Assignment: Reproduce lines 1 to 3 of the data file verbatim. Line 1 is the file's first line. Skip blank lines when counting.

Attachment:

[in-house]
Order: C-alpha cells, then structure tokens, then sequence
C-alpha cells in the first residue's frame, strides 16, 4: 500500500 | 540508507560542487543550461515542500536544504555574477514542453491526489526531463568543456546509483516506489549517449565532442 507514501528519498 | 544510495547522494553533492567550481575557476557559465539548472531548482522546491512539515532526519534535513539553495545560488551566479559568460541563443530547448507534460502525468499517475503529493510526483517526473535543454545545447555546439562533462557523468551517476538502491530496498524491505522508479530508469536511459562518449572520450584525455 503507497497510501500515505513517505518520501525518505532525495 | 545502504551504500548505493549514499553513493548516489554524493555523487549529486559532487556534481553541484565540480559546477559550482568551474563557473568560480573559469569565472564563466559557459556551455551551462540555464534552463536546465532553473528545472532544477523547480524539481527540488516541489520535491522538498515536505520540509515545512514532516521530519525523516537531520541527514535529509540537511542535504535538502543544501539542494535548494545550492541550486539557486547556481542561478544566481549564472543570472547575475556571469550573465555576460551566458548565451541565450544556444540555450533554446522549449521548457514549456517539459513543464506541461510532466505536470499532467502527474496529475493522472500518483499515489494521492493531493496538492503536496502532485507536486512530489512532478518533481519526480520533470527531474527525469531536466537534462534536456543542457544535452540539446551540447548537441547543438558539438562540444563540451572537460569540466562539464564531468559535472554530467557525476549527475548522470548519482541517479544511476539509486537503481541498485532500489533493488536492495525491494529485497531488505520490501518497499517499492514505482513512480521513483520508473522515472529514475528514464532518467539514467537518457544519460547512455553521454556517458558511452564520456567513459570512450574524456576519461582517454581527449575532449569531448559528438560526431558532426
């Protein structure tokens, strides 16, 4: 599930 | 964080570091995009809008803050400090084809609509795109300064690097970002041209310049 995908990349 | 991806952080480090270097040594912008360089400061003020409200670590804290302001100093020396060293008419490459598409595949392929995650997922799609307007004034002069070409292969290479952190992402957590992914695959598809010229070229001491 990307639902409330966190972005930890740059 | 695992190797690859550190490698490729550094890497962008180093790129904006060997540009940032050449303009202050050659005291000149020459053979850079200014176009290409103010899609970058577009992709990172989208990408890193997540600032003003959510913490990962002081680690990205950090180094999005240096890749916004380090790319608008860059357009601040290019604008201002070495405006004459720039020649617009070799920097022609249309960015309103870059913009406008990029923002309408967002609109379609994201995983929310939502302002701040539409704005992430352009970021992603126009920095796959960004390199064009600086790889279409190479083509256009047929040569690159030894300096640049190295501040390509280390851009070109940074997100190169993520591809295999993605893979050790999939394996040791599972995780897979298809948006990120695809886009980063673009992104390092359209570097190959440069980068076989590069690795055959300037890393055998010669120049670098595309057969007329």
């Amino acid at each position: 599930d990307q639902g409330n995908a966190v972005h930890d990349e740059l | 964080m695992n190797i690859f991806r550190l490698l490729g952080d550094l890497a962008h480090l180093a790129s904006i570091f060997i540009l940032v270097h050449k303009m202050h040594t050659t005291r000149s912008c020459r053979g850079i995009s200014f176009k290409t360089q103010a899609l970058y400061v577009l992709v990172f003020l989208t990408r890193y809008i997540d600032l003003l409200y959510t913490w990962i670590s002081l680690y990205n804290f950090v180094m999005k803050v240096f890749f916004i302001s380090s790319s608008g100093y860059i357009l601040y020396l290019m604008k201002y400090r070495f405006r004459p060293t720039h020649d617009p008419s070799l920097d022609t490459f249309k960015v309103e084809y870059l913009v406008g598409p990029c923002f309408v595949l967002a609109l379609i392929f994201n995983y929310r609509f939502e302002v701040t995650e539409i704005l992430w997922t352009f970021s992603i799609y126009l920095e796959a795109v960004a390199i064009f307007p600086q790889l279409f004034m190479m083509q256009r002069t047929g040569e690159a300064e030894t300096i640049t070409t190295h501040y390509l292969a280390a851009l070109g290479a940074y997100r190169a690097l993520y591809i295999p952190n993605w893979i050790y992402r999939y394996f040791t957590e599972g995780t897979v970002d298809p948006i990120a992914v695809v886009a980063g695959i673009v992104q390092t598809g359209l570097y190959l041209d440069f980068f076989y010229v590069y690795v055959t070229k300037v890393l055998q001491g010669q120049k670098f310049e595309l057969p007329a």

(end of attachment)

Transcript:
[in-house]
Order: C-alpha cells, then structure tokens, then sequence
C-alpha cells in the first residue's frame, strides 16, 4: 500500500 | 540508507560542487543550461515542500536544504555574477514542453491526489526531463568543456546509483516506489549517449565532442 507514501528519498 | 544510495547522494553533492567550481575557476557559465539548472531548482522546491512539515532526519534535513539553495545560488551566479559568460541563443530547448507534460502525468499517475503529493510526483517526473535543454545545447555546439562533462557523468551517476538502491530496498524491505522508479530508469536511459562518449572520450584525455 503507497497510501500515505513517505518520501525518505532525495 | 545502504551504500548505493549514499553513493548516489554524493555523487549529486559532487556534481553541484565540480559546477559550482568551474563557473568560480573559469569565472564563466559557459556551455551551462540555464534552463536546465532553473528545472532544477523547480524539481527540488516541489520535491522538498515536505520540509515545512514532516521530519525523516537531520541527514535529509540537511542535504535538502543544501539542494535548494545550492541550486539557486547556481542561478544566481549564472543570472547575475556571469550573465555576460551566458548565451541565450544556444540555450533554446522549449521548457514549456517539459513543464506541461510532466505536470499532467502527474496529475493522472500518483499515489494521492493531493496538492503536496502532485507536486512530489512532478518533481519526480520533470527531474527525469531536466537534462534536456543542457544535452540539446551540447548537441547543438558539438562540444563540451572537460569540466562539464564531468559535472554530467557525476549527475548522470548519482541517479544511476539509486537503481541498485532500489533493488536492495525491494529485497531488505520490501518497499517499492514505482513512480521513483520508473522515472529514475528514464532518467539514467537518457544519460547512455553521454556517458558511452564520456567513459570512450574524456576519461582517454581527449575532449569531448559528438560526431558532426